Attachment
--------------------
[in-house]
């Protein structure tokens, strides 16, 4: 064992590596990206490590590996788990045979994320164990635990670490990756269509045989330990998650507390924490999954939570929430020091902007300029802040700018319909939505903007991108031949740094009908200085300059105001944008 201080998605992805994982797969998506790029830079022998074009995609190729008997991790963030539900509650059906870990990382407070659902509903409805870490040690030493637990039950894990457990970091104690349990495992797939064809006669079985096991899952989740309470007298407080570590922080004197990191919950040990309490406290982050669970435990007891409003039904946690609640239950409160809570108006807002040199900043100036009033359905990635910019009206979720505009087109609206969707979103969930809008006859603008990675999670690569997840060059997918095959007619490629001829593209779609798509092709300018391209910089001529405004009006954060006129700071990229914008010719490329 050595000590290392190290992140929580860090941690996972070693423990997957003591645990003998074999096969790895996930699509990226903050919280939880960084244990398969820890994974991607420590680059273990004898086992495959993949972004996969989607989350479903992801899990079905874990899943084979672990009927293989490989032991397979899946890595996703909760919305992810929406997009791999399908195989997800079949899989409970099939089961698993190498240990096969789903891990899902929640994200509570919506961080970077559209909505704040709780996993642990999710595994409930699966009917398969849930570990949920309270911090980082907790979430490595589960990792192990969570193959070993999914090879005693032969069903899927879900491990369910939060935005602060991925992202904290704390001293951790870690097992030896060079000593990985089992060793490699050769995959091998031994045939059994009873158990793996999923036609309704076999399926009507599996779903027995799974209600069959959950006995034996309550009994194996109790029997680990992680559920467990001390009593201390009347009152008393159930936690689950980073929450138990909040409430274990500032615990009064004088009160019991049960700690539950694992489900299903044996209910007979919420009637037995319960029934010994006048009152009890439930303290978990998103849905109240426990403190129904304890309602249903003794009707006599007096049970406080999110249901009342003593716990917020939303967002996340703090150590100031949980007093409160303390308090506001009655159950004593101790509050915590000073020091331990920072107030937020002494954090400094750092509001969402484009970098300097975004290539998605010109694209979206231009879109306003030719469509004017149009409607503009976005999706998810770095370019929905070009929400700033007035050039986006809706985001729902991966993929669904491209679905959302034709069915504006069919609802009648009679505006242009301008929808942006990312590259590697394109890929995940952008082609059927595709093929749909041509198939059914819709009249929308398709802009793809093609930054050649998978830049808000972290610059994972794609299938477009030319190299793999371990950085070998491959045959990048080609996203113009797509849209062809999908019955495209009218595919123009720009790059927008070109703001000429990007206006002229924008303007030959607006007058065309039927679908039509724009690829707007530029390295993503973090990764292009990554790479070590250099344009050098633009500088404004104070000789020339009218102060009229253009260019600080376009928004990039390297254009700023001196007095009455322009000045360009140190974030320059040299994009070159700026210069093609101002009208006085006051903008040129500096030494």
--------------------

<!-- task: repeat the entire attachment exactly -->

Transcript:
[in-house]
């Protein structure tokens, strides 16, 4: 064992590596990206490590590996788990045979994320164990635990670490990756269509045989330990998650507390924490999954939570929430020091902007300029802040700018319909939505903007991108031949740094009908200085300059105001944008 201080998605992805994982797969998506790029830079022998074009995609190729008997991790963030539900509650059906870990990382407070659902509903409805870490040690030493637990039950894990457990970091104690349990495992797939064809006669079985096991899952989740309470007298407080570590922080004197990191919950040990309490406290982050669970435990007891409003039904946690609640239950409160809570108006807002040199900043100036009033359905990635910019009206979720505009087109609206969707979103969930809008006859603008990675999670690569997840060059997918095959007619490629001829593209779609798509092709300018391209910089001529405004009006954060006129700071990229914008010719490329 050595000590290392190290992140929580860090941690996972070693423990997957003591645990003998074999096969790895996930699509990226903050919280939880960084244990398969820890994974991607420590680059273990004898086992495959993949972004996969989607989350479903992801899990079905874990899943084979672990009927293989490989032991397979899946890595996703909760919305992810929406997009791999399908195989997800079949899989409970099939089961698993190498240990096969789903891990899902929640994200509570919506961080970077559209909505704040709780996993642990999710595994409930699966009917398969849930570990949920309270911090980082907790979430490595589960990792192990969570193959070993999914090879005693032969069903899927879900491990369910939060935005602060991925992202904290704390001293951790870690097992030896060079000593990985089992060793490699050769995959091998031994045939059994009873158990793996999923036609309704076999399926009507599996779903027995799974209600069959959950006995034996309550009994194996109790029997680990992680559920467990001390009593201390009347009152008393159930936690689950980073929450138990909040409430274990500032615990009064004088009160019991049960700690539950694992489900299903044996209910007979919420009637037995319960029934010994006048009152009890439930303290978990998103849905109240426990403190129904304890309602249903003794009707006599007096049970406080999110249901009342003593716990917020939303967002996340703090150590100031949980007093409160303390308090506001009655159950004593101790509050915590000073020091331990920072107030937020002494954090400094750092509001969402484009970098300097975004290539998605010109694209979206231009879109306003030719469509004017149009409607503009976005999706998810770095370019929905070009929400700033007035050039986006809706985001729902991966993929669904491209679905959302034709069915504006069919609802009648009679505006242009301008929808942006990312590259590697394109890929995940952008082609059927595709093929749909041509198939059914819709009249929308398709802009793809093609930054050649998978830049808000972290610059994972794609299938477009030319190299793999371990950085070998491959045959990048080609996203113009797509849209062809999908019955495209009218595919123009720009790059927008070109703001000429990007206006002229924008303007030959607006007058065309039927679908039509724009690829707007530029390295993503973090990764292009990554790479070590250099344009050098633009500088404004104070000789020339009218102060009229253009260019600080376009928004990039390297254009700023001196007095009455322009000045360009140190974030320059040299994009070159700026210069093609101002009208006085006051903008040129500096030494």